Parliament: Proposal to downsize the Bundestag – the dispute remains
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Proposal to downsize the Bundestag – the dispute remains
Even the current draft law on electoral law reform will not end the debate that has been going on for years. The Union also declares that it wants the XXL Bundestag to be reduced in size – but please not like that.
The years-long dispute over an electoral law change to reduce the Bundestag will continue even after the passing of the reform now presented by the traffic light coalition. This was already apparent before the vote planned for Friday on the project in the Bundestag.
SPD, Greens and FDP again invited the Union to support the reform so that the right to vote has a broad political base. However, the indignation of the CDU and especially the CSU is great. The CSU will take action against it “up to the last second,” said its chairman Markus Söder in Munich after a meeting of the party executive.
the initial situation
In the 2021 election, the Bundestag grew to 736 MPs. This makes it bigger than ever before and one of the largest parliaments in the world. The reason is the electoral system with its two votes. The first directly elects a Member of Parliament in each of the 299 constituencies. The second vote, however, is decisive for how many seats a party gets in the Bundestag. If she wins more direct mandates than she is entitled to based on the result of the second vote, she may keep them. For these so-called overhang mandates, the other parties in turn receive compensation mandates.
The traffic light bill provides for a slight increase in the target size of the Bundestag from the current 598 MPs to 630. This is to be achieved by completely dispensing with overhang and equalization mandates. It remains with the existing 299 constituencies. Only the second votes should be decisive for the distribution of seats. In the future, according to this model, it may happen that candidates who have won their constituency directly will not get the mandate – namely if, according to the result of the second vote, their party is entitled to fewer seats than it has won direct mandates.
In the future, any party that does not get over the five percent hurdle should also go away empty-handed. Because the so-called basic mandate clause is to be deleted. According to her, a party also enters the Bundestag if it has won less than five percent of the second votes but at least three direct mandates. The left has benefited from this several times – most recently in 2021, when they federal election only got 4.9 percent of the second votes.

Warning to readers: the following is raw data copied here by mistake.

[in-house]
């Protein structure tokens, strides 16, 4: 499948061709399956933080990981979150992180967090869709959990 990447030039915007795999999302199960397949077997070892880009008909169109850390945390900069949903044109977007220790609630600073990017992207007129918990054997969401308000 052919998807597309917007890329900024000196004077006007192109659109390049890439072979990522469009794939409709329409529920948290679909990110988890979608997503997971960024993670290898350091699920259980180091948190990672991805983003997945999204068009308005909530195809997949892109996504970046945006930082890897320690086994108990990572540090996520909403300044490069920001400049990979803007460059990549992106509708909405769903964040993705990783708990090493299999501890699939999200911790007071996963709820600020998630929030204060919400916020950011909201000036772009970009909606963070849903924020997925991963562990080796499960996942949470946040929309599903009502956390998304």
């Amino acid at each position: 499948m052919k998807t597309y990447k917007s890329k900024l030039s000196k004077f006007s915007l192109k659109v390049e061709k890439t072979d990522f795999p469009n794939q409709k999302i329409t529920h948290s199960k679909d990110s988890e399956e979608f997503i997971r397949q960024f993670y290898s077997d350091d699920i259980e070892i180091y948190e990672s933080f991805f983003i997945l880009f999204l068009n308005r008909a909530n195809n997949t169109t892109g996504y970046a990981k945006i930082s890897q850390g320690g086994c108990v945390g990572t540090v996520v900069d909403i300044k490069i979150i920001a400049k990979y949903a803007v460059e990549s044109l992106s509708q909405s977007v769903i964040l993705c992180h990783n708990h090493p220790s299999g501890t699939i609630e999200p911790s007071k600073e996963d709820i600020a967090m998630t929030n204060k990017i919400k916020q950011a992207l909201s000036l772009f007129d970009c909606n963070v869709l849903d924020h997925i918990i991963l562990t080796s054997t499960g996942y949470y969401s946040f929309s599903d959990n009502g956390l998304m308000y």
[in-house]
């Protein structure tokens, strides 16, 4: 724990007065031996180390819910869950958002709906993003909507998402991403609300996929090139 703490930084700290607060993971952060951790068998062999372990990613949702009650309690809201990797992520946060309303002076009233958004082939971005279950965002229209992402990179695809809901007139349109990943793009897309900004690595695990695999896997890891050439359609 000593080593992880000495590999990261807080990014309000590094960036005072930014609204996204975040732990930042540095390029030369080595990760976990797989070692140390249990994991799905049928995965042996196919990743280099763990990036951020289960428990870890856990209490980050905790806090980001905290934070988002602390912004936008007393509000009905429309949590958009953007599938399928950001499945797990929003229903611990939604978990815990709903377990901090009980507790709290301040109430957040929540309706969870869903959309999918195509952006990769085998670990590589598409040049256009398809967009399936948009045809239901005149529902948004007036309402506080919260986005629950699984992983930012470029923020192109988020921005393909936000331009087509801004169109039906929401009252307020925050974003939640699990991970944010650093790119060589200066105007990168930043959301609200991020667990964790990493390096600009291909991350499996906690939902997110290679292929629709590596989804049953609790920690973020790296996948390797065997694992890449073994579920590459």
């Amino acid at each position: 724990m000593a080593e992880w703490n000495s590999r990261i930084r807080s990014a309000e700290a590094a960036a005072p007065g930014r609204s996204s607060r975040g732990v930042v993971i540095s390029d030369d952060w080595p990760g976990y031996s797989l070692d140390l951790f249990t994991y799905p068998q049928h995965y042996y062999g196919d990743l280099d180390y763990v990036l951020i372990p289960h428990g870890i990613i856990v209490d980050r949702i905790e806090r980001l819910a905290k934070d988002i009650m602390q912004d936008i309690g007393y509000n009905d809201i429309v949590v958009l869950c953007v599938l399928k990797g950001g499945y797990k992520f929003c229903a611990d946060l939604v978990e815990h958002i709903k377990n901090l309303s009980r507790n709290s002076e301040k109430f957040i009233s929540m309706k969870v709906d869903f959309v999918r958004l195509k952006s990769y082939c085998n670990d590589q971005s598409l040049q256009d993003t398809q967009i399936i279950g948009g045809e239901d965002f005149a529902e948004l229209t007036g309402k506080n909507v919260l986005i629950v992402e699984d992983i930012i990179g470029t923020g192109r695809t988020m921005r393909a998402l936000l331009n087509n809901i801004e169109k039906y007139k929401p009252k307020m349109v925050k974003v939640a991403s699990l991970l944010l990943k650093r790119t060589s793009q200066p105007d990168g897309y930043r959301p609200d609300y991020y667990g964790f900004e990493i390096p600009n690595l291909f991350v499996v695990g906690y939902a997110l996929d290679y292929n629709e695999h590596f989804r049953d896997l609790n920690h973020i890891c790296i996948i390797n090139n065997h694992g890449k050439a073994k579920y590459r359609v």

Criticism has been sharpest for the party that has benefited the most from previous electoral law: die CSU in Bavaria. If necessary, there will be a constitutional complaint, announced Söder. “The deputies are no longer elected, they are assigned.” But the motto must apply: “Democrats before bureaucrats!”.
Also CDU-Secretary General Mario Czaja criticized that the reform plans would cause the Union to lose disproportionately many seats, since it had won most of the constituencies in the past. He spoke of a “suffrage clearly at the expense of the constituency winners”. After the Bundestag decision, the exact changes to the electoral law will be looked at. After that, the Union faction will decide on a norm control procedure in Karlsruhe.
The left chairwoman Janine Wissler also expects a constitutional complaint. The planned deletion of the so-called basic mandate clause will definitely lead to a visit to Karlsruhe, she said in Berlin. However, your group has not yet discussed the plans and has therefore not yet decided on its own lawsuit. The approach that a majority should not lead to winning a direct mandate in all constituencies is also highly problematic.
The SPD, Greens and FDP, on the other hand, emphasize that one party is not particularly preferred and another particularly disadvantaged. “All parties are equally affected, as should be the case with a well-functioning and democratically legitimized downsizing of parliament,” said the FDP chairman in the Bundestag’s electoral law commission, Konstantin Kuhle.
His SPD colleague Sebastian Hartmann emphasized that it was a matter of “a simple, fair and transparent electoral law” that was constitutional. Katja Mast, the first parliamentary director of the SPD parliamentary group, said: “I invite all members of the CDU who are willing to reform to join our proposal this week.” Behind closed doors, CDU colleagues also signaled their sympathy for the traffic light model.
The traffic light representatives reacted demonstratively calmly to a possible lawsuit in Karlsruhe. “Anyone who wants to call the court, as some are already announcing, is welcome to do so and has enough time to do so before the next federal election,” said Till Steffen, the Greens’ chairman in the electoral law commission.